Visual Journalism and Storytelling
Modern Challenges and Expectations
Presented by: Phil Carpenter
January 25, 2021
I'm a photojournalist and video journalist in Montreal, Quebec, reporting on a range of issues primarily of interest and importance to Montrealers and Quebecers. I also teach/coach photography and offer consulting services, particularly in photography and visual storytelling
Currently I'm a VJ/reporter at Global News Montreal, my first foray into television journalism. That's after working for more than 20 years as a newspaper photojournalist, which include 13 years on staff at the Montreal Gazette. I've also freelanced for various other print media and wire services.
Journalism has taken me across the globe to cover events and issues such as peace initiatives in Israel, the war in the former Yugoslavia, post-genocide Rwanda, elections and the earthquake in Haiti, and Barack Obama’s first inauguration as President. In 2009, I spent a month in Rwanda teaching multimedia journalism as part of a programme to train working journalists.
I'm also the author of Breast Stories, a book which explores issues of femininity and female identity through the photos and essays of more than 50 women from across Canada who had a mastectomy.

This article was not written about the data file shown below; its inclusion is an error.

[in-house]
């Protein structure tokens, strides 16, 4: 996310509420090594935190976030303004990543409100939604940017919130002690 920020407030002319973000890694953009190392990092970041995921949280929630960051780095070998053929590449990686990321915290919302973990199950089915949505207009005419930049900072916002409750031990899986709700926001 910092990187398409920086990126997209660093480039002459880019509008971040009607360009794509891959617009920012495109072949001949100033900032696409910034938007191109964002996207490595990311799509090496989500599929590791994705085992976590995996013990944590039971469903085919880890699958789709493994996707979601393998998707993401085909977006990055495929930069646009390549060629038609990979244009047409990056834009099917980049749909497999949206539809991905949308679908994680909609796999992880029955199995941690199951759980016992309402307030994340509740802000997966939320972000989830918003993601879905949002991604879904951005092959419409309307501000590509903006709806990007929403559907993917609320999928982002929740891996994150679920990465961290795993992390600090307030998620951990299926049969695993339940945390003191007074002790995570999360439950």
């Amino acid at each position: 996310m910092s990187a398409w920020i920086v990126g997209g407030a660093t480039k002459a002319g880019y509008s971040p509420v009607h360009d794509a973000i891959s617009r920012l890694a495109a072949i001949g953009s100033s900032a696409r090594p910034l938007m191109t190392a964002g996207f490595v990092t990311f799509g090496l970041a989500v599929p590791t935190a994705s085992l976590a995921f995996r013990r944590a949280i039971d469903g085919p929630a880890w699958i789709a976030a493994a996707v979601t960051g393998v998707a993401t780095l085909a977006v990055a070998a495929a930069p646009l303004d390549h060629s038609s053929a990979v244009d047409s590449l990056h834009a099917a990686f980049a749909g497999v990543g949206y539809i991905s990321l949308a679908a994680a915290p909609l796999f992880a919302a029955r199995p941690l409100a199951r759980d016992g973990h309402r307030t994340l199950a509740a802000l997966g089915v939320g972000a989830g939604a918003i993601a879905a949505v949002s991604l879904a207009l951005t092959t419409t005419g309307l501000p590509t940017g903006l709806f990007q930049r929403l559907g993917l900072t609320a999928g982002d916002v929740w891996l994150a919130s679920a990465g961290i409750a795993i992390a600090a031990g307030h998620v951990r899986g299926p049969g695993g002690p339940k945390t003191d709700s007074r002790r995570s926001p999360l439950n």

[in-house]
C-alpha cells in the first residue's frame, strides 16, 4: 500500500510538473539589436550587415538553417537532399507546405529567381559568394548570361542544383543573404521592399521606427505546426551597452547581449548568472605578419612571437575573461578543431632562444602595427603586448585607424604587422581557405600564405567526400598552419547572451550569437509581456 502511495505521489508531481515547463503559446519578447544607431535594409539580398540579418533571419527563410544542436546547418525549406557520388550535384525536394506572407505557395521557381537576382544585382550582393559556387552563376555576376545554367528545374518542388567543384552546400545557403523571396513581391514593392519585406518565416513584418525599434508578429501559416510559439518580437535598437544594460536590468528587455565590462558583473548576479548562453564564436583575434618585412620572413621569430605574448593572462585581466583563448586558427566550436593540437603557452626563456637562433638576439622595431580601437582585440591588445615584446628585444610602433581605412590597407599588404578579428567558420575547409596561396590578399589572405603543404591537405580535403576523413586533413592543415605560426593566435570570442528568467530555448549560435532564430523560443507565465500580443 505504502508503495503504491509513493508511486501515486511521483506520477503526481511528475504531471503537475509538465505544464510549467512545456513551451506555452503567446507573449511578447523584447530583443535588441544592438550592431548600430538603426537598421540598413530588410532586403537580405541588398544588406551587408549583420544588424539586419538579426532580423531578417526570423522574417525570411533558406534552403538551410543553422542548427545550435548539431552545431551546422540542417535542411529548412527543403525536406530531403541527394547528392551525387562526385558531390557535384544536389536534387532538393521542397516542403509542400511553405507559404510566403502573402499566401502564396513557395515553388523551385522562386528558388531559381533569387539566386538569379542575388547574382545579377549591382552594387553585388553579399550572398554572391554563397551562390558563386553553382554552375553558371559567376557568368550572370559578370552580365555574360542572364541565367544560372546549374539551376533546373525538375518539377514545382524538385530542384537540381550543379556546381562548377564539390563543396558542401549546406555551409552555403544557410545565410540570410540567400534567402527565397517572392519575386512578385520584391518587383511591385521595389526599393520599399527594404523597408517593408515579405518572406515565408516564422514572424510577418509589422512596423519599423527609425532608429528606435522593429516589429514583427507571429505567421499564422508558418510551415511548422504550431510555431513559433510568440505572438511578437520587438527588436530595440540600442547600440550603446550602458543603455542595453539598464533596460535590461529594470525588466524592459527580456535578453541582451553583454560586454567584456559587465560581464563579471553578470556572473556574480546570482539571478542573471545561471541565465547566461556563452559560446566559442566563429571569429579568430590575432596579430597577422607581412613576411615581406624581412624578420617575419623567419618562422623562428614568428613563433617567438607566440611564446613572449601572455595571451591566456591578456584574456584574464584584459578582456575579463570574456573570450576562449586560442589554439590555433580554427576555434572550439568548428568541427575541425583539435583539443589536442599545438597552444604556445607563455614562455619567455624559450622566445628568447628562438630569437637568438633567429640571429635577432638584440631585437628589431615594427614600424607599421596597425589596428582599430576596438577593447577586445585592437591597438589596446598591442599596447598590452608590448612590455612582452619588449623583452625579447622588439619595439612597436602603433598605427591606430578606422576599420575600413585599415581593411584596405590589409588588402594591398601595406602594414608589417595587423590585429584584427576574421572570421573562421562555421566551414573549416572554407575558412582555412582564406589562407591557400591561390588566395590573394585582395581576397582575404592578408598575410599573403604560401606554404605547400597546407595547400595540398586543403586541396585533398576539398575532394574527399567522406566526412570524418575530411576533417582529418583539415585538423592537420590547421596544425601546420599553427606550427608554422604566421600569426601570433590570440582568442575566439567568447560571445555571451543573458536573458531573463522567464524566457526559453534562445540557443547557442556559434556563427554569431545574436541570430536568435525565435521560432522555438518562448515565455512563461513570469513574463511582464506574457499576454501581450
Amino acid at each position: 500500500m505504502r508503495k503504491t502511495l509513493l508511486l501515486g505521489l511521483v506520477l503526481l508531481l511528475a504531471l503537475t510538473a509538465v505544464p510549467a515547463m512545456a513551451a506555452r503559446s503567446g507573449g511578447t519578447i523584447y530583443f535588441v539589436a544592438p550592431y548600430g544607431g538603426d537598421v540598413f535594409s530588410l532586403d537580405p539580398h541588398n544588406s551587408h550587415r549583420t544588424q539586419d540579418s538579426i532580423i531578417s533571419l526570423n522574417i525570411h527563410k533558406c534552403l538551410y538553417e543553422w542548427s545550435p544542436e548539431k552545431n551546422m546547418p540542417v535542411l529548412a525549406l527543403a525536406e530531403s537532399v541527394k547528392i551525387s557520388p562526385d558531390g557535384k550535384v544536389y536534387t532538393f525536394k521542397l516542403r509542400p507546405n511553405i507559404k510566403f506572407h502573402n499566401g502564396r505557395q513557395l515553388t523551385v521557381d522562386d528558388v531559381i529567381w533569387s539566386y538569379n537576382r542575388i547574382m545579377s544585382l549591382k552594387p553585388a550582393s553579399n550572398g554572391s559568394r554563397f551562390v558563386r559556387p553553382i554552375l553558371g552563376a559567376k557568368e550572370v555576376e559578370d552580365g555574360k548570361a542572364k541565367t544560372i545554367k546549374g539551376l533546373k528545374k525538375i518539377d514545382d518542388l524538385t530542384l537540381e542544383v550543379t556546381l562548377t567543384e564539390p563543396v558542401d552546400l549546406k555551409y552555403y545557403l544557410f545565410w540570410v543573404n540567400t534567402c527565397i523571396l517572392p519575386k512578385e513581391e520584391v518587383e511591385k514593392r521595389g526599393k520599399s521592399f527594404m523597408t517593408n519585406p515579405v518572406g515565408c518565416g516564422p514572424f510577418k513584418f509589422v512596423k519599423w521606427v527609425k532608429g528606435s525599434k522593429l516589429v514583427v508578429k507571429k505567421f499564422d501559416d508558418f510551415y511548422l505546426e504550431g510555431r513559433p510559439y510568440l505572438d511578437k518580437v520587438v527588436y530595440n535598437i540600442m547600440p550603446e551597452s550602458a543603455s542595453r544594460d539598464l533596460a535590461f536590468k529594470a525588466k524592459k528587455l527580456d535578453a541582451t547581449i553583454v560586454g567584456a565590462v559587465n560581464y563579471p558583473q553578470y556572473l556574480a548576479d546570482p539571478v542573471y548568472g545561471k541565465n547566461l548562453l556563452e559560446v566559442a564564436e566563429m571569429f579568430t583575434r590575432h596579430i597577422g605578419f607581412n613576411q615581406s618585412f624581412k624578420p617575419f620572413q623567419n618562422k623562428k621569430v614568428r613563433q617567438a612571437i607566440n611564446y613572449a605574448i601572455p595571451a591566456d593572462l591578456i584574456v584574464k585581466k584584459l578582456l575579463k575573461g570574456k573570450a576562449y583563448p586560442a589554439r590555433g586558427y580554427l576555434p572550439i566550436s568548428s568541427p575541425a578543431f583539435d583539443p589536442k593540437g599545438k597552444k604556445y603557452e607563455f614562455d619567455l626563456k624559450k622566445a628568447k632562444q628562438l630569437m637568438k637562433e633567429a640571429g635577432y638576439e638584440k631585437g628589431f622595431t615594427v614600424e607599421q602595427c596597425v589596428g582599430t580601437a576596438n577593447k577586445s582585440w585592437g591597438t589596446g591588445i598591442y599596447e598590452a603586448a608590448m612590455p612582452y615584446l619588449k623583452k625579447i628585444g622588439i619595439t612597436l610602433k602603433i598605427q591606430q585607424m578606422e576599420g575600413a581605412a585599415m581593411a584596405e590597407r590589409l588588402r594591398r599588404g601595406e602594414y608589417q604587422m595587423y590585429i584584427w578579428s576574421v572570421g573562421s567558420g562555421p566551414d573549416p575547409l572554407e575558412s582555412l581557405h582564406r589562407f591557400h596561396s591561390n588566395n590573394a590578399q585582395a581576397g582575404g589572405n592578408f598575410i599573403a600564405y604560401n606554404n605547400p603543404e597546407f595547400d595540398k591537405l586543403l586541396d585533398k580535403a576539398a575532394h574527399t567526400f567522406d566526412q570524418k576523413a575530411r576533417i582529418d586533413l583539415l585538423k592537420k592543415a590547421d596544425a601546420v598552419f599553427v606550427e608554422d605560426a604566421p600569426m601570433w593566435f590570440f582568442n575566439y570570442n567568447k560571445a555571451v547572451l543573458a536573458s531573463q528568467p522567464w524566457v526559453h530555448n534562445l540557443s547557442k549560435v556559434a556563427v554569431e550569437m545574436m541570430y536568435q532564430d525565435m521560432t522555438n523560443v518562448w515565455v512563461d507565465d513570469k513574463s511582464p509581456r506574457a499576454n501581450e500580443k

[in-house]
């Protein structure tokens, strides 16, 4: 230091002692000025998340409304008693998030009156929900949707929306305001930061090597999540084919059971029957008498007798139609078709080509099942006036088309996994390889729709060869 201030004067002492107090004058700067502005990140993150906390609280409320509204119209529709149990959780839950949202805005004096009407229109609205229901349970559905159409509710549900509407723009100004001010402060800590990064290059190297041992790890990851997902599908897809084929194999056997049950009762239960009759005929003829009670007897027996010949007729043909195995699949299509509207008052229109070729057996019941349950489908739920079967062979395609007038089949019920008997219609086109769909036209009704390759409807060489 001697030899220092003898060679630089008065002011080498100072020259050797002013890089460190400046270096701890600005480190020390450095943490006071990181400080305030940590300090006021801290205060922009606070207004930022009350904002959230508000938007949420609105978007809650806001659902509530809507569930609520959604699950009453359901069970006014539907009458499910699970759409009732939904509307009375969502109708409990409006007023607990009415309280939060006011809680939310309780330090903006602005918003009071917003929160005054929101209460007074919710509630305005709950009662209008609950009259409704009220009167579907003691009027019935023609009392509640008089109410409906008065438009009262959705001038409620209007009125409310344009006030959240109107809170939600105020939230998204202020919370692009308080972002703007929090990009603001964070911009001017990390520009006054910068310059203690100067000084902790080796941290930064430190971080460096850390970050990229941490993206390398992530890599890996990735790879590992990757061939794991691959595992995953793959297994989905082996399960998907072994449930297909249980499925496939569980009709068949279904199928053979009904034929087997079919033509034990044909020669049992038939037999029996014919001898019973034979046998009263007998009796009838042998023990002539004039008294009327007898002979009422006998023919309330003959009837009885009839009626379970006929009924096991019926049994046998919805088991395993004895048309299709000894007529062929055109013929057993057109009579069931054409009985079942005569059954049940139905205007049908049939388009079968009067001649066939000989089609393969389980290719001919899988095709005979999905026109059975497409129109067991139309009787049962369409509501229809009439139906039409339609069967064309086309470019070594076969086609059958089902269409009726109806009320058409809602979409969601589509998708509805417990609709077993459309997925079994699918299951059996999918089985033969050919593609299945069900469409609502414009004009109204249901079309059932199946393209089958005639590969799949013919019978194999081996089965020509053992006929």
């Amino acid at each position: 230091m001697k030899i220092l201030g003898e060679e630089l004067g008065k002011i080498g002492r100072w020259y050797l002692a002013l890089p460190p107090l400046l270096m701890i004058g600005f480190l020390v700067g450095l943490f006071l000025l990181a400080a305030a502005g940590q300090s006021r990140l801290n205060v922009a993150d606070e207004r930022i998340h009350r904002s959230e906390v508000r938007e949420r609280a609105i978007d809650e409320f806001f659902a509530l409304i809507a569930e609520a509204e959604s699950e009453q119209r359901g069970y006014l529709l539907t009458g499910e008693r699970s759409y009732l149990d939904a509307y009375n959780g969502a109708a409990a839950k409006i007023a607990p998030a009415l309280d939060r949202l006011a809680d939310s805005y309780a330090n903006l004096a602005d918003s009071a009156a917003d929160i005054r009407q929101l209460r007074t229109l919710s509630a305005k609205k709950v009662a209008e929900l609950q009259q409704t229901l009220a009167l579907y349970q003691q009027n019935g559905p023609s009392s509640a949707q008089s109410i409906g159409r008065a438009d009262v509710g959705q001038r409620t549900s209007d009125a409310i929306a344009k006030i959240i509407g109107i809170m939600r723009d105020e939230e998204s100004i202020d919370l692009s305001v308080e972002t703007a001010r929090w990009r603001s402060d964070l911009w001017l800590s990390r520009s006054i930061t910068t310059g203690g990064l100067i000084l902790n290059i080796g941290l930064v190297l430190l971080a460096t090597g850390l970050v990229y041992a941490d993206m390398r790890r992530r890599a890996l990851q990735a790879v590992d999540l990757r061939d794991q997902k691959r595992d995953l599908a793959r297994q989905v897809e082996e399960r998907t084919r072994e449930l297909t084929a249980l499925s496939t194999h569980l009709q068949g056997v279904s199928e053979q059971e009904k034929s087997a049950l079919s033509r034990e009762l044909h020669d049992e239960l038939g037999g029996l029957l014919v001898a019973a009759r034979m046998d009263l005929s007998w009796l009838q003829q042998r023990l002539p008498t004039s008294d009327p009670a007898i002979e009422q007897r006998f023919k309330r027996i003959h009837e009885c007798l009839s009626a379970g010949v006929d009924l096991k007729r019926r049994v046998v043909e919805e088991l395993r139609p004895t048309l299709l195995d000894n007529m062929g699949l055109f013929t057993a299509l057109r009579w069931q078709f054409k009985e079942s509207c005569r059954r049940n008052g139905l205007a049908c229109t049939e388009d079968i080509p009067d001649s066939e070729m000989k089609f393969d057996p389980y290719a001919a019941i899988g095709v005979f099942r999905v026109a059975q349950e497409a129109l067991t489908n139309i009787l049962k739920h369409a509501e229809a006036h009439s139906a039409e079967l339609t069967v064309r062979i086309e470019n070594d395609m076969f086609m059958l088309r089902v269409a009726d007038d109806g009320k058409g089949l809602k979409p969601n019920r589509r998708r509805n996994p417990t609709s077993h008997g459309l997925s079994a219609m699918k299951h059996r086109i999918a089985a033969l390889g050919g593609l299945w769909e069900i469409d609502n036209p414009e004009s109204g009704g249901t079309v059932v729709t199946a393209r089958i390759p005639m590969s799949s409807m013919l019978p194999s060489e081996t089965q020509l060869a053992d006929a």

I've spent more than a decade teaching as a part-time visual journalism instructor in the School of Journalism at Concordia University in Montreal. I have a BA Specialization in Communication Studies from the same university.
Visual Journalism and Storytelling—Modern Challenges and Expectations
I'll explore how visual journalism has changed and is changing—how we report the story, balance speed, and meet deadlines with going in-depth and making sure we get the story right and treat people fairly and with respect. We'll explore how to juggle the public's need to know, our responsibility to report, and the individual's right to privacy. Research, being on top of things, being prepared, all help in getting the right images. Lastly we'll compare storytelling for TV and visual reporting for print. (by: Phil Carpenter)
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